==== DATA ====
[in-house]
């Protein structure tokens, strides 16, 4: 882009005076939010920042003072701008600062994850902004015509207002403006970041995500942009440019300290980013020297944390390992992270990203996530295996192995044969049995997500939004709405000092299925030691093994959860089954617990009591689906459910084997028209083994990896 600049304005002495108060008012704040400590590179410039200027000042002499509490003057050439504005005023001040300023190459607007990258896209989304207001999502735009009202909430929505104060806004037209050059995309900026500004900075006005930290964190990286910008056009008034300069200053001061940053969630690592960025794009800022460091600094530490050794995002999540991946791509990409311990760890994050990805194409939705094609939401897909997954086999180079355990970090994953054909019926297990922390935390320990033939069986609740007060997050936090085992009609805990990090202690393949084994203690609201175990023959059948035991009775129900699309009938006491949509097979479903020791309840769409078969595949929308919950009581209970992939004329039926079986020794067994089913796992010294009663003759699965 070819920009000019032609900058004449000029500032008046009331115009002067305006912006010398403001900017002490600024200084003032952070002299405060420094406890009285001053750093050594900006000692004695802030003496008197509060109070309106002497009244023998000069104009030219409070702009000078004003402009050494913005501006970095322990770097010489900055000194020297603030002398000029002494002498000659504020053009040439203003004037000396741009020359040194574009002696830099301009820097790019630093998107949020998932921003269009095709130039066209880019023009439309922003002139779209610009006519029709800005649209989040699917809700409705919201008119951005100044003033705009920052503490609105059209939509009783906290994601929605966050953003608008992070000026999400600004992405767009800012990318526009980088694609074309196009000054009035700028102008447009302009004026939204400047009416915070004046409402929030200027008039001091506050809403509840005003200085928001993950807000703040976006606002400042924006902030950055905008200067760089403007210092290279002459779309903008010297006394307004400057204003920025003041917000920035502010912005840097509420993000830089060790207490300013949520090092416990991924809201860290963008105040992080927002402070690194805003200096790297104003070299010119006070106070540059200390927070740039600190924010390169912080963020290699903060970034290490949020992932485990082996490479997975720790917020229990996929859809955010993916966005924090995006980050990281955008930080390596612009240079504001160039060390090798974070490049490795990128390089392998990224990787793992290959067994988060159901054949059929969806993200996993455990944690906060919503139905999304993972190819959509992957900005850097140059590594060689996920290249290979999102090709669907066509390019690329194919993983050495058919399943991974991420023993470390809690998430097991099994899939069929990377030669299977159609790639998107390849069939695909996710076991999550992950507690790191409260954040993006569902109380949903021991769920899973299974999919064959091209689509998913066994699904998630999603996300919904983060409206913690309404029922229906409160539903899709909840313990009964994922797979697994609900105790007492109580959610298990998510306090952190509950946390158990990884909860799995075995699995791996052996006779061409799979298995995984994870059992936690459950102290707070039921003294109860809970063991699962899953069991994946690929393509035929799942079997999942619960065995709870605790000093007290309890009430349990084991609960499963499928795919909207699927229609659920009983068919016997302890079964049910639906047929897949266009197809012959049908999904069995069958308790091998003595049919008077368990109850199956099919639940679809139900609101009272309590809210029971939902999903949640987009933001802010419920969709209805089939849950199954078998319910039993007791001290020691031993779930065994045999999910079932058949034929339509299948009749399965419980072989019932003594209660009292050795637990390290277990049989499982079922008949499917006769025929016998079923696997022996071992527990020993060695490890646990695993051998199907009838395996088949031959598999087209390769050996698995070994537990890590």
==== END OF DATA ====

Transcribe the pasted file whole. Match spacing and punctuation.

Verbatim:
[in-house]
């Protein structure tokens, strides 16, 4: 882009005076939010920042003072701008600062994850902004015509207002403006970041995500942009440019300290980013020297944390390992992270990203996530295996192995044969049995997500939004709405000092299925030691093994959860089954617990009591689906459910084997028209083994990896 600049304005002495108060008012704040400590590179410039200027000042002499509490003057050439504005005023001040300023190459607007990258896209989304207001999502735009009202909430929505104060806004037209050059995309900026500004900075006005930290964190990286910008056009008034300069200053001061940053969630690592960025794009800022460091600094530490050794995002999540991946791509990409311990760890994050990805194409939705094609939401897909997954086999180079355990970090994953054909019926297990922390935390320990033939069986609740007060997050936090085992009609805990990090202690393949084994203690609201175990023959059948035991009775129900699309009938006491949509097979479903020791309840769409078969595949929308919950009581209970992939004329039926079986020794067994089913796992010294009663003759699965 070819920009000019032609900058004449000029500032008046009331115009002067305006912006010398403001900017002490600024200084003032952070002299405060420094406890009285001053750093050594900006000692004695802030003496008197509060109070309106002497009244023998000069104009030219409070702009000078004003402009050494913005501006970095322990770097010489900055000194020297603030002398000029002494002498000659504020053009040439203003004037000396741009020359040194574009002696830099301009820097790019630093998107949020998932921003269009095709130039066209880019023009439309922003002139779209610009006519029709800005649209989040699917809700409705919201008119951005100044003033705009920052503490609105059209939509009783906290994601929605966050953003608008992070000026999400600004992405767009800012990318526009980088694609074309196009000054009035700028102008447009302009004026939204400047009416915070004046409402929030200027008039001091506050809403509840005003200085928001993950807000703040976006606002400042924006902030950055905008200067760089403007210092290279002459779309903008010297006394307004400057204003920025003041917000920035502010912005840097509420993000830089060790207490300013949520090092416990991924809201860290963008105040992080927002402070690194805003200096790297104003070299010119006070106070540059200390927070740039600190924010390169912080963020290699903060970034290490949020992932485990082996490479997975720790917020229990996929859809955010993916966005924090995006980050990281955008930080390596612009240079504001160039060390090798974070490049490795990128390089392998990224990787793992290959067994988060159901054949059929969806993200996993455990944690906060919503139905999304993972190819959509992957900005850097140059590594060689996920290249290979999102090709669907066509390019690329194919993983050495058919399943991974991420023993470390809690998430097991099994899939069929990377030669299977159609790639998107390849069939695909996710076991999550992950507690790191409260954040993006569902109380949903021991769920899973299974999919064959091209689509998913066994699904998630999603996300919904983060409206913690309404029922229906409160539903899709909840313990009964994922797979697994609900105790007492109580959610298990998510306090952190509950946390158990990884909860799995075995699995791996052996006779061409799979298995995984994870059992936690459950102290707070039921003294109860809970063991699962899953069991994946690929393509035929799942079997999942619960065995709870605790000093007290309890009430349990084991609960499963499928795919909207699927229609659920009983068919016997302890079964049910639906047929897949266009197809012959049908999904069995069958308790091998003595049919008077368990109850199956099919639940679809139900609101009272309590809210029971939902999903949640987009933001802010419920969709209805089939849950199954078998319910039993007791001290020691031993779930065994045999999910079932058949034929339509299948009749399965419980072989019932003594209660009292050795637990390290277990049989499982079922008949499917006769025929016998079923696997022996071992527990020993060695490890646990695993051998199907009838395996088949031959598999087209390769050996698995070994537990890590």